You say Potato, I say French Fries

Here’s another example of the utter silliness around food policy in the US.

Tens of millions of kids receive government subsidized lunch every day in school. Sometimes breakfast too. The USDA sets nutrition criteria for the foods being served to kids. For example, there needs to be a certain amount of vegetable in every meal. The USDA is heavily lobbied by interest groups and, as a result, many meals are greasy, salty, and in many cases barely edible by the kids. And vegetable is usually … a french fry. All this is not new.

What is new, is that earlier this year, the USDA decided to make some improvements. One of them was the removal of potatoes from school meals, almost completely. Instead, dark leafy vegetables and The reasoning was that potatoes are usually served dripping in fat, either as fries or tater tots. Since these are fattening and almost totally devoid of nutritional value, better to get them off the menu, right?

Fast forward to earlier this week. The Senate voted to block any such limitation on potatoes being served in school. The move was led by Senators from, as you would guess, potato growing states. Millions of kids can breath a sigh of relief as the #1 Vegetable in the US will continue to be served…

What you need to know:

Potatoes are actually a very healthy food. It’s the processing into fries that tuns them into a nutrition disaster. But a baked or roasted potato can be not only tasty but also very healthy.

Potatoes have more potassium in them than bananas. They are a good source of fiber, vitamin C, and other nutrients. And they are low in calories.

And most importantly for school lunch, potatoes are VERY CHEAP.

In a system where funding resources are very lean, getting rid of potatoes seems silly. Instead of saying no to potatoes, how about guidelines that limit greasy potato products from being served in schools?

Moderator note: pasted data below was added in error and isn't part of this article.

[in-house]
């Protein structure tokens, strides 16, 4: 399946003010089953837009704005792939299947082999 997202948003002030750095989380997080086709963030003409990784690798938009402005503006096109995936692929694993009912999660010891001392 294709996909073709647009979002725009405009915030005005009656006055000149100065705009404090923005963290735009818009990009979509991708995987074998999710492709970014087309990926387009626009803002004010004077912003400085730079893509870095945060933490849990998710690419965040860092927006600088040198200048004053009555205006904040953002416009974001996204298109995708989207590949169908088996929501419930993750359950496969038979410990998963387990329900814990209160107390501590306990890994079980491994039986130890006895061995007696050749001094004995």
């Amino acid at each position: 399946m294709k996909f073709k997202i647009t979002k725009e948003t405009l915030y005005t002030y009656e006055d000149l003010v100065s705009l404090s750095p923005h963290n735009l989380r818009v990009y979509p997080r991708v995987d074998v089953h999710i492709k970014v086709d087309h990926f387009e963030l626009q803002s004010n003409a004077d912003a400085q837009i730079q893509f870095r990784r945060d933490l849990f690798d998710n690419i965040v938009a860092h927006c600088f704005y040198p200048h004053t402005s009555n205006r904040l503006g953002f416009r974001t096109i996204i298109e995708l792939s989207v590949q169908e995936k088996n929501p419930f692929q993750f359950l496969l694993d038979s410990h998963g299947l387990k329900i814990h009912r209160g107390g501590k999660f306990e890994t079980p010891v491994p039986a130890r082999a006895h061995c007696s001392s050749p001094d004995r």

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  • J in VA

    I know potatoes have a lot of vitamins but what about the glycemic index of white potatoes? I understand that it is higher than sweet potatoes and will spike and plunge your bloodsugar very rapidly.

    • carol

      Unless you are eating a bare naked potato and nothing else for a meal, this is not an issue. Just by putting some sour cream or olive oil on the potato or eating a piece of meat or fish with it will totally change the glycemic index (as in lower it significantly). The whole GI thing is immaterial in the real world of how we eat (i.e., more than one food ingredient at a time).

  • Monica

    Can we also get rid of those disgusting styrofoam trays that last for bazillions of years in our landfills? How about real plates and silverware?

  • AC

    The other day on the news one women held up a potato and said that it had so much more vitamin C than the head of iceberg lettuce in her other hand.  Yes, that may factually true with a raw potato that has not been deep fried in grease.  They also did not show anyone question her on the news to show the statement and justify that deep fried potatoes are defiantly more healthy than iceberg lettuce. 

  • AC

    The other day on the news one women held up a potato and said that it had so much more vitamin C than the head of iceberg lettuce in her other hand.  Yes, that may factually true with a raw potato that has not been deep fried in grease.  They also did not show anyone question her on the news to show the statement and justify that deep fried potatoes are defiantly more healthy than iceberg lettuce. 

  • Ed Bruske

    That’s not right. In fact, a recent Harvard study looking at data collected over 20 years from 120,000 men and women found potatoes more than any other food associated with excess weight gain, regardless of whether they are processed or fried. Although they do contain a number of nutrtients, potatoes are primarily starch with a high glycemic value, higher even that table sugar.